When I tried to help CT generate a ‘share code’ to prove her status, her online status came up as ‘Certificate of Application’ rather than ‘Settled Status’. Upon investigation, it emerged that a support organisation had submitted two EUSS applications on her behalf. One of these applications had been granted, but the other was still listed as ‘outstanding’. CT was advised to withdraw the outstanding application, which I assisted her to do, but three months later her application was still listed on the system as ‘outstanding’, despite several calls to the Home Office.

There are also issues with people being unable to prove their immigration status because they can’t access the online system. While supporting DS, a Polish national, with his housing and welfare issues, I tried to help him log into his account to generate proof of his settled status. However, we were unable to do so as the email address linked to the account was the private email of the person who had originally helped DS apply to the EUSS. DS had also lost access to the mobile number linked to his account. He was eventually able to recover his account but only after weeks of delay.

Not knowing how to use ‘view and prove’ is also making it harder for some EU citizens to find and retain employment. I was recently contacted by two Polish clients, who told me that employment agencies were refusing to consider them for jobs. Upon investigation, I discovered that both had been asked for a ‘share code’ and didn’t know how to provide one.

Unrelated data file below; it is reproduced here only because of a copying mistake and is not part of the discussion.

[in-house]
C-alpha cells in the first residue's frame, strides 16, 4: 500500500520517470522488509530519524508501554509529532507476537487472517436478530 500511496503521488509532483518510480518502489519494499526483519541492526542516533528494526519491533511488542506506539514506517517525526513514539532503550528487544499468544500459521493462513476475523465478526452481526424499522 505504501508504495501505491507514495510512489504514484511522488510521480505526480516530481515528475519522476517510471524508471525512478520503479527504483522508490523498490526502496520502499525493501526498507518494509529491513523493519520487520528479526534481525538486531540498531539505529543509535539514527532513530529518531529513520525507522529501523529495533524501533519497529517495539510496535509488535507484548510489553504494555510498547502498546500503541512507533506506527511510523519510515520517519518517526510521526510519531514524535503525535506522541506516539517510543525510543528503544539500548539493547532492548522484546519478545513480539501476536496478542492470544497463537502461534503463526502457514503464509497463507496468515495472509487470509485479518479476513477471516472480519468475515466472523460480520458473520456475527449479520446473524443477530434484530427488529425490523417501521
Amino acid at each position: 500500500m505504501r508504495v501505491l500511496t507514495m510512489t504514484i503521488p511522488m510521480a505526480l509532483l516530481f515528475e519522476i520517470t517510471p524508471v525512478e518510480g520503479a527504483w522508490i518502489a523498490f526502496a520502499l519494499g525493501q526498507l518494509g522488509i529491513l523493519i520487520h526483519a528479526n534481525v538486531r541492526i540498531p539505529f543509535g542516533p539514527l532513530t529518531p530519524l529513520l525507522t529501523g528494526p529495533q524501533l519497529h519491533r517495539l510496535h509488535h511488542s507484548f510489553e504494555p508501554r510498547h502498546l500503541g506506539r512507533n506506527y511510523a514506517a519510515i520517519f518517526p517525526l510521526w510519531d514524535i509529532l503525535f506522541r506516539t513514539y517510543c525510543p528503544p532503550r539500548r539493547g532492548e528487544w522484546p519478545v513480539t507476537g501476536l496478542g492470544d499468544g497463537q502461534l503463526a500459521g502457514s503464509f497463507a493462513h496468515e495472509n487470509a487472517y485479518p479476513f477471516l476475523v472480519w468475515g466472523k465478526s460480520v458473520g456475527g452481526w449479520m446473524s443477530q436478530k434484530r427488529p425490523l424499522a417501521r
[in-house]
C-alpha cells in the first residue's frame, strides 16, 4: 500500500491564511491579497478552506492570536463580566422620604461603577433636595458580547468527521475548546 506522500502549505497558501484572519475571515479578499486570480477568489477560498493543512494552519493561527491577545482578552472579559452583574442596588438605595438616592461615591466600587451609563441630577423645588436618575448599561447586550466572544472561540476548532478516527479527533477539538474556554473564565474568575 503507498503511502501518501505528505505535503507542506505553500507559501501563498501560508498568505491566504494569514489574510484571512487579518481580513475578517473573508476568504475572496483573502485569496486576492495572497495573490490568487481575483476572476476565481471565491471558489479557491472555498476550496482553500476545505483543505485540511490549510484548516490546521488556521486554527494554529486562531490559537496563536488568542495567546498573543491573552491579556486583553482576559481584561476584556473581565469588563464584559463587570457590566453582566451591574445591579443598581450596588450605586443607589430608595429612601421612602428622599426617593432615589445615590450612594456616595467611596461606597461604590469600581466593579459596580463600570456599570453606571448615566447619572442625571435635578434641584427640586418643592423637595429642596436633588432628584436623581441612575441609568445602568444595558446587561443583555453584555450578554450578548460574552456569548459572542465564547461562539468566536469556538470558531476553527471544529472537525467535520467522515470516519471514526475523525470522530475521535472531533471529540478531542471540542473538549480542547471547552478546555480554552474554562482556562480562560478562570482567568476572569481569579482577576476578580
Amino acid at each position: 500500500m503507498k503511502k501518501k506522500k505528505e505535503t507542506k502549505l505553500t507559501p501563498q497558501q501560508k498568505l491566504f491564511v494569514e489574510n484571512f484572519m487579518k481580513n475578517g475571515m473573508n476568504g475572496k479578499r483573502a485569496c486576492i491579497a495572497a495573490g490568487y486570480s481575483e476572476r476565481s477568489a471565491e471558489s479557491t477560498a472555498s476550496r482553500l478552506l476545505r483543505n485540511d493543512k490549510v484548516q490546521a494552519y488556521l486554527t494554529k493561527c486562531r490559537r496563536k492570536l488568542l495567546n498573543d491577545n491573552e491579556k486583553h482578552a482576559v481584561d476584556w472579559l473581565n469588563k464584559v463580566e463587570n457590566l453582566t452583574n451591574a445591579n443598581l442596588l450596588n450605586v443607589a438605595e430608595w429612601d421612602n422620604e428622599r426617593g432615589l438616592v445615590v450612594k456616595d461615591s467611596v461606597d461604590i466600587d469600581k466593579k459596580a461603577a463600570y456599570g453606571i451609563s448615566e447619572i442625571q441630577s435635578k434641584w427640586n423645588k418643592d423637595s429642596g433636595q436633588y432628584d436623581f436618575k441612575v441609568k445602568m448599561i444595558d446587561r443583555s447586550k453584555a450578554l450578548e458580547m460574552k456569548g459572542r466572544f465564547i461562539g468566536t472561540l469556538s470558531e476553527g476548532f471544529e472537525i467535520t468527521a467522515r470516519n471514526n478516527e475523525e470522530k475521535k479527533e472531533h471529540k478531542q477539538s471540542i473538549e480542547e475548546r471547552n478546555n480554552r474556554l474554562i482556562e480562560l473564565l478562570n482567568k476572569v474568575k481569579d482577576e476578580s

In another instance I assisted a Polish client, GN, who has complex needs, to submit a late EUSS application. GN doesn’t speak English and hasn’t seen his allocated social worker for two years.

When GN was granted settled status, I offered to set up an email address for him so he could keep track of his status. But he didn’t feel able to manage proving his immigration status on his own—and asked if I could give my work email address instead. I had to say no, explaining that he will need access to his status for the rest of his life. It seems unlikely that GN will be able to prove his status when he needs to.

A disaster to begin with’

A physical ID wouldn’t have precluded all of these issues. It’s unfortunately extremely common for rough sleepers to lose personal items such as phones and identity documents while on the streets, or to have these items stolen.

This is one reason why making access to services and social assistance dependent on a person’s immigration status is a disaster to begin with.

But the simplicity of a physical ID would have helped. Apart from anything else, it’s (unfortunately!) a system that people are used to and understand. A digital-only system further entrenches the kind of structural inequality that already renders people with lower levels of English, digital literacy and social capital less likely to access their rights.

The bureaucratic issues I’ve described in this blog usually don’t make headlines, not least because they’re fairly boring to read and write about. But the effects on people’s lives are real and—as in the Windrush Scandal—potentially catastrophic.

In a well-functioning democracy those in power would work that to ensure the basics of life, including housing and a decent standard of living, were easily accessible by everyone. (This is the vision we outline in our 2021 research report on the rights of homeless EU citizens after Brexit.) By contrast, and as JL, a PILC client, puts it, ‘[t]his system was created for people with easy lives’.

the3Million has been running a campaign to #fixthedigitalstatus